Born This Way by Lady Gaga

Posted by Mrs Giggles on June 25, 2011 in 2 Oogies, Music Reviews, Type: Pop

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Born This Way by Lady Gaga
Born This Way by Lady Gaga

Pop, 2011


It’s hard to imagine that it wasn’t actually long ago that Lady Gaga mocked the concept of hype and fame through songs such as Paparazzi. Somehow, since then, she has morphed into an over-the-top caricature of herself that embodies the very things she playfully mocked in the past.

With the release of Born This Way, Lady Gaga has traded catchy pop hooks for pretentious experimentation that, at best, has nothing to say or, at worst, says the very things that she shouldn’t be saying. The title track is an eye-rolling… er, “homage” to Madonna’s Express Yourself, only with cringe-inducing preachy lyrics that seem calculated to pander to her core audience of disenfranchised and bitterly misanthropic fans who view her as their cult mistress. Born This Way is one of the songs here that fall into the “songs that remind everybody of the 1980s and 1990s, given tinkling electronic beats as a superficial kind of gloss” category. In a way, there is a simple charm to songs like The Edge of Glory and Marry the Night, but they remind me too much of songs by Cher and other iconic ladies whose footsteps Lady Gaga pretends so hard not to emulate.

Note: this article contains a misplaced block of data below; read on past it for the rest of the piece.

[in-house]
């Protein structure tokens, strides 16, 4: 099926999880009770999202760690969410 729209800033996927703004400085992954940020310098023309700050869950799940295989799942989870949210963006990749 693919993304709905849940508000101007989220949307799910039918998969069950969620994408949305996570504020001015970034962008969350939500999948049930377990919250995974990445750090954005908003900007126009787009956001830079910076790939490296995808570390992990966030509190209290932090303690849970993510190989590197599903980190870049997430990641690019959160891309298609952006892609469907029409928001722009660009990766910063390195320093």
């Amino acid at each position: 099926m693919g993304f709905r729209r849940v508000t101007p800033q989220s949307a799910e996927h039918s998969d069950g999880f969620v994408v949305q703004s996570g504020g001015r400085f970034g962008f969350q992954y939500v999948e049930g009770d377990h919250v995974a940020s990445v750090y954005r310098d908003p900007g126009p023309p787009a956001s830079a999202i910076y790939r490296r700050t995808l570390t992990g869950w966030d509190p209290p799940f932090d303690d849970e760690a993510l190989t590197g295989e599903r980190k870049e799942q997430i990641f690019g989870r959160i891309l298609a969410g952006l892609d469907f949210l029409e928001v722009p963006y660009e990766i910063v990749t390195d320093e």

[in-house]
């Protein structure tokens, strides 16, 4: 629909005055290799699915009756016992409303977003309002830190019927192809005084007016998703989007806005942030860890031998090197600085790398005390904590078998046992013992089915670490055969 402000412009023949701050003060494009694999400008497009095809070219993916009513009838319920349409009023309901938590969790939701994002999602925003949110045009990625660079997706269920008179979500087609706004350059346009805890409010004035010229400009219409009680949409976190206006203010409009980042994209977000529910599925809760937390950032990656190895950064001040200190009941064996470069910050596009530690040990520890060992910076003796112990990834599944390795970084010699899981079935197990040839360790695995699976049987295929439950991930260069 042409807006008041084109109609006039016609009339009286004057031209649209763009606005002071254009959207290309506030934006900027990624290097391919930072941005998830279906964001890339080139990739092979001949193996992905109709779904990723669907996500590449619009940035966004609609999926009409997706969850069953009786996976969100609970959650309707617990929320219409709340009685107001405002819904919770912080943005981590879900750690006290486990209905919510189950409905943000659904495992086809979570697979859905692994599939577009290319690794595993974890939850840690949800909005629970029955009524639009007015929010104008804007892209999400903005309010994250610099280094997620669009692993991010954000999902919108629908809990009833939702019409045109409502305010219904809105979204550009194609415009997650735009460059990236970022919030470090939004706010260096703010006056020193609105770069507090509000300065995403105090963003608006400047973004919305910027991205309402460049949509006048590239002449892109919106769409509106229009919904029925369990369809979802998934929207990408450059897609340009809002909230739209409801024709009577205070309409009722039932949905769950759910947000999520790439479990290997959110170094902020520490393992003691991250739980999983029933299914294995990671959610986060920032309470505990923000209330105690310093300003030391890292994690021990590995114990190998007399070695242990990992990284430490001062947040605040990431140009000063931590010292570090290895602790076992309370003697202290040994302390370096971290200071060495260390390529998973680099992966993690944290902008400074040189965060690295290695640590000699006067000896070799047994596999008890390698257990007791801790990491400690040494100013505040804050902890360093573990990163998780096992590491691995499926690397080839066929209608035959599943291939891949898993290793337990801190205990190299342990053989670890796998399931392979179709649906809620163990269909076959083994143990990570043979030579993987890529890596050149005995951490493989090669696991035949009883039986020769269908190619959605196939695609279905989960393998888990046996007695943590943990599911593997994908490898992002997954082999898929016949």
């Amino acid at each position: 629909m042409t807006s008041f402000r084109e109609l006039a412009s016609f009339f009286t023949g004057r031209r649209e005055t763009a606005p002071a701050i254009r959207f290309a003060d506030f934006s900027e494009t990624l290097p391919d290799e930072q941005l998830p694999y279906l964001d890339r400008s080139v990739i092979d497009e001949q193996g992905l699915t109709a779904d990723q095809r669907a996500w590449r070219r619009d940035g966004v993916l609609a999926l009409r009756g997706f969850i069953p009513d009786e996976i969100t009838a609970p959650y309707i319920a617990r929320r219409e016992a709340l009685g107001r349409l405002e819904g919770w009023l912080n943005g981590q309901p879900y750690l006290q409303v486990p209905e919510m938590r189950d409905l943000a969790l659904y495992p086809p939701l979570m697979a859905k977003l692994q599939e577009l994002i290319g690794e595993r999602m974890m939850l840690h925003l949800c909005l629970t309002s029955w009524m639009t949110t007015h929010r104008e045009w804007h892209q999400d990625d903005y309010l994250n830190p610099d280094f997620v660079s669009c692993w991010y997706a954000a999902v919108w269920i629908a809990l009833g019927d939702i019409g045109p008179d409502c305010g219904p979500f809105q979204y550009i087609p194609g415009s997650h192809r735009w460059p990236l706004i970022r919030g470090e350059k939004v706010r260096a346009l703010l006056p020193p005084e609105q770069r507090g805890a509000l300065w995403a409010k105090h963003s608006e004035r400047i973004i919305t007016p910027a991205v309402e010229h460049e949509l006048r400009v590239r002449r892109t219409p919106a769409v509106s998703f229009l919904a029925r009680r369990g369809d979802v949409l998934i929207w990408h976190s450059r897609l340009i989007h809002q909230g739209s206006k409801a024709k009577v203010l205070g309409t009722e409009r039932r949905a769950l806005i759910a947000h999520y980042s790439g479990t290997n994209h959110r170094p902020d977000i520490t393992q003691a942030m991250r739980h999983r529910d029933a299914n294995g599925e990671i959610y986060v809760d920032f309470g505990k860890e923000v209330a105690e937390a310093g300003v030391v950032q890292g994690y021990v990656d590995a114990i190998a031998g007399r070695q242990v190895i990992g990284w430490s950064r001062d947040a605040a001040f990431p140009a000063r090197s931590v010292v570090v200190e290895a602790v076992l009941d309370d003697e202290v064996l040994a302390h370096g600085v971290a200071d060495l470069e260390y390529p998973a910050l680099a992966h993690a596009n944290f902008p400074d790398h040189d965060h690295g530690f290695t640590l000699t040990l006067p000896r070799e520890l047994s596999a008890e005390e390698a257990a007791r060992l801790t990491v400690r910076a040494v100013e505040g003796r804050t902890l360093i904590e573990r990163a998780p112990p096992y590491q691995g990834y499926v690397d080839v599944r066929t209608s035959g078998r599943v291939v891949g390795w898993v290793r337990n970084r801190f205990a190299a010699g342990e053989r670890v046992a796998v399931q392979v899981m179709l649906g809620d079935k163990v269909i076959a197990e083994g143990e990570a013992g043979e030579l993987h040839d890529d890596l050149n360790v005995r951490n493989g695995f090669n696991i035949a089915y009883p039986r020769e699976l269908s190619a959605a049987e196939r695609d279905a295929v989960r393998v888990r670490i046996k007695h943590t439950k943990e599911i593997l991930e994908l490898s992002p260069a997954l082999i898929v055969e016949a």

Then there are the other bunch of songs that fall into the “hot mess of electronic diarrhea”, such as Judas and Government Hooker. These songs see the over-processed metallic thin voice of our self-proclaimed icon of the new millennium babbling over tedious beats. These are the songs that Lady Gaga hope will convince me that she is, indeed, the most fabulous pop star in the universe.

The trouble here, though, is that Born This Way doesn’t have much to say other than “Lady Gaga is trying very hard, but not succeeding completely”. If this had been a less pretentious collection of songs, then it may have been worth a listen. But here, melody is sacrificed for desperate pretensions of greatness, and pretentious third-rate preachy verbosity is passed off as profound wisdom. What could have been an average and forgettable pop album ends up being unbearably insipid.

BUY THIS ALBUM Amazon US | Amazon UK

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